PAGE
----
Recently I received some much-needed clarity and it came to me in the shape of an Oldsmobile.
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I love pinball machines and that’s partly because they remind me of those halcyon days of my youth – inexorably linked to car culture – of carefree days (and nights) cruising to games arcades, milk bars and making a play for pinball wizardry.
Apart from the nostalgia trip, they’re also works of engineering, design and art crammed into a wooden cabinet. If you don’t know what I mean, get a load of one some day and take note of the artwork, the design, the colour, the screen-printing (yes, screen-printing; heard of that?), the lights, the sounds, the themes and of course the design of the game play. Way more character than a PlayStation, but I digress.
Most of all though, I simply love the challenge of playing them because no two games are ever the same (ever). That got me thinking about the insight to be drawn from pinball, applied to marketing and business planning (particularly in the context of a more strategic, longer run view).
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Think about that for a second.
The process of logic can (and does) deliver great outcomes that make significant economic and social impacts. People who just get things done through running the logical process to its end are more often than not thought of as being smart. So by definition, someone not following logic is stupid (the opposite of smart), right?
However it’s from illogic that most real creativity flourishes, so isn’t creativity then, a virtue of the stupid?
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Have you ever had one of those days where you learned absolutely nothing, gained no knowledge at all? It feels empty and incomplete.
A day without gaining any knowledge at all is a day wasted, no matter what else happens, because knowledge is currency and one day you might need to draw on it.
Whether it’s trivial or mountain-shifting, edifying or entertaining, there’s always something new to be discovered. Learning a single piece of something can also start you on a trail of discovery that can uncover a whole series of thoughts, ideas and insights, which in-itself is always exciting.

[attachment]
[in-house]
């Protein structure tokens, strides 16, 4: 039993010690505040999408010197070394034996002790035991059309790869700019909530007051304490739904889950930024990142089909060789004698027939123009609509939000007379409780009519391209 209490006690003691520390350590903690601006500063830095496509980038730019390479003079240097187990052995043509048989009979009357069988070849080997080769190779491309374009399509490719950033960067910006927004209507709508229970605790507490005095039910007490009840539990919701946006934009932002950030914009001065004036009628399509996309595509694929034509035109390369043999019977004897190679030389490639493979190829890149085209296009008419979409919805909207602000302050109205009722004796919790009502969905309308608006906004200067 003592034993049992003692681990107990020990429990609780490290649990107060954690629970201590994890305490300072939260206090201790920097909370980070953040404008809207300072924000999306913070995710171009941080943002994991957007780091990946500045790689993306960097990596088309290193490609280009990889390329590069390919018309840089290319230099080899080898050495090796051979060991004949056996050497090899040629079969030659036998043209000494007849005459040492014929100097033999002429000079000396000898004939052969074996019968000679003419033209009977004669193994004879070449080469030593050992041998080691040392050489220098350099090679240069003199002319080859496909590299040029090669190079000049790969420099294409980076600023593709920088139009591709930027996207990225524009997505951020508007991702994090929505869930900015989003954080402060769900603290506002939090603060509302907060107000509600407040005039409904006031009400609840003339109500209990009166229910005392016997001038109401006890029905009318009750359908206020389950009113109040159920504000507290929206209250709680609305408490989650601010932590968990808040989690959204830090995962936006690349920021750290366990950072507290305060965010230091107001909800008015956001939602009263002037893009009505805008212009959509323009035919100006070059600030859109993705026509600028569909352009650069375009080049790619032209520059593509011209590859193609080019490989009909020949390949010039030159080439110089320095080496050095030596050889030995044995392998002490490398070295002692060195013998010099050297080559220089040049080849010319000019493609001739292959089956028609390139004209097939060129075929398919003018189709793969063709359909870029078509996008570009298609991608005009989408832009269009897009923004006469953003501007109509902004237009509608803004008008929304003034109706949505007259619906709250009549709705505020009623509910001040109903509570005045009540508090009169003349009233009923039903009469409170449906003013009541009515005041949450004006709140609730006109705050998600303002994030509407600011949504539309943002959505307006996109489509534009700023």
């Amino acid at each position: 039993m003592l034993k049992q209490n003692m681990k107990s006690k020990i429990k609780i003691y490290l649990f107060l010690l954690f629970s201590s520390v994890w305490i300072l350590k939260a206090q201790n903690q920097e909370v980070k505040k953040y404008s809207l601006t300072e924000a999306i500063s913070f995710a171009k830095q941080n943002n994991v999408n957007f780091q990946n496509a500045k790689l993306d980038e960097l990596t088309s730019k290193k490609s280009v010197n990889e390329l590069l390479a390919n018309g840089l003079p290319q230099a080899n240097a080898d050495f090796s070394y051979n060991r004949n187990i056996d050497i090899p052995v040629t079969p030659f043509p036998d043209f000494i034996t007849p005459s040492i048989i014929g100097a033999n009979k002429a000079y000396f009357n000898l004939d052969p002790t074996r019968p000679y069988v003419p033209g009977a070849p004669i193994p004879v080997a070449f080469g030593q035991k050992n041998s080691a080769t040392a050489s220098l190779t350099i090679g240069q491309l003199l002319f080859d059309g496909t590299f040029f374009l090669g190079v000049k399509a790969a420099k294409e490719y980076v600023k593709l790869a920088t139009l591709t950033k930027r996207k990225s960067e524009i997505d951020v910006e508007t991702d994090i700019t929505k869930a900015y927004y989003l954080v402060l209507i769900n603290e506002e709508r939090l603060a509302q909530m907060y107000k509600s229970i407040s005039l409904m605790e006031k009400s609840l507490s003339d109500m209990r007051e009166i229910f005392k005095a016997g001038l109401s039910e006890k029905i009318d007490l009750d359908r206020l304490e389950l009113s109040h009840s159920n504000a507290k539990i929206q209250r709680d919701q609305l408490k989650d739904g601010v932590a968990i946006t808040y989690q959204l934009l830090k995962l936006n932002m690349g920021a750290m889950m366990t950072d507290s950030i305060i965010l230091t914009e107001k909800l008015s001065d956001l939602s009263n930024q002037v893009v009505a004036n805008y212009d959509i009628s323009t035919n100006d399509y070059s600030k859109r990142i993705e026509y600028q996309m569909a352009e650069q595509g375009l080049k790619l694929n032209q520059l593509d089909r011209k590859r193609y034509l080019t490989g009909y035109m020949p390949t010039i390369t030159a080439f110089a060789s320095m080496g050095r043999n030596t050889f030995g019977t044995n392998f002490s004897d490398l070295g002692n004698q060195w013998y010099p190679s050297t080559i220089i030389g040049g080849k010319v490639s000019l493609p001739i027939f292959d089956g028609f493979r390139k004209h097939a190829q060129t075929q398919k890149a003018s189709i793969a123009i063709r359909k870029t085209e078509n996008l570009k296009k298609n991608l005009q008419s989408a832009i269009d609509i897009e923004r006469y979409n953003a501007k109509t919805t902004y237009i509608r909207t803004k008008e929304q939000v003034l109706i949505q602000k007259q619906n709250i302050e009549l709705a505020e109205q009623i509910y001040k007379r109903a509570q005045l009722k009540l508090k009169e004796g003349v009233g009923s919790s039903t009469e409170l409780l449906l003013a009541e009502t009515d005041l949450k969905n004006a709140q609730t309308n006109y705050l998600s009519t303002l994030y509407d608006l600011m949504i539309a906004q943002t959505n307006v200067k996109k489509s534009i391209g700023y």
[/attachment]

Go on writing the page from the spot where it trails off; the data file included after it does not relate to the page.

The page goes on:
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We’re all bombarded with government ads, community service announcements, new websites and nice, glossy (expensive) brochures that tell us what we should be doing to change our habits for a positive impact on us or our environment.
For the most part, most of us agree, but then what do we do with the information? What motivates us into action?
I could write lots of theory and puff up my own successes, but this site shows us exactly how it’s done http://thefuntheory.com/
If you’re not smiling after watching this, check your pulse and call a medic. This site demonstrates exactly how to things get done (not just talked about) and is a fried gold initiative. Not only does it have longevity built in, the strategy rewards the creator (Volkswagen in Sweden, in this case) by rewarding entrants for true innovative action. It builds massive brand credibility through active engagement with community, not just through an idea but through real, solid, measurable action.
The idea also has connotations for your marketing communications strategy as well. Information is important but activation is the key. Activation will follow experience by a factor of millions (slight exaggeration, but it’d be a lot) over an ad alone.
Make your messages more engaging and outcomes-focused by BEING engaging. Think it through, be daring and provocative (not controversial) and your cause, brand or business will benefit.
Inspiration is one of those things that’s always looked right on through or around.
Sometimes it’s our rational left brains brains that get in the way, dismissing it as folly almost as quickly as it’s discovered. Sometimes it’s the simple distraction of other tasks that need doing. In marketing communications & strategy, that often translates as trying the same thing over and over, because it’s familiar or had good outcomes in the past. In business it can be doing things easy that cost less and have outcomes equally as boring or the same as your competitors or worse still, taking expedient shortcuts in creating memorable customer experiences.
Inspiration can create the most unique differences in a brand, a marketing strategy or tactic, or the way a new venture is created and yet, for all there is in the world it’s all too often missed. It needn’t be so hard; all that’s needed is an open and inquiring mind.
I read a fantastic example of drawing inspiration from the most unlikely place just today in an article on the new Toyota sports car concept unveiled at the 2009 Tokyo auto show. Evidently, the chief engineer has admitted that the colour for the car was inspired by a Japanese monkey’s bum.
Now who knows what lead a chief engineer to look on in amazement at a monkey’s butt and think that it’d be a good colour for a car, even to provide the pop for a concept car. Or the pitch he made when asked by the top brass before sign-off “so, what inspired that colour?”
None of that’s the point though.
The point is that, no matter how well-hidden it is or how far removed from what you thought you were looking for, inspiration can come from anywhere if you keep an open mind.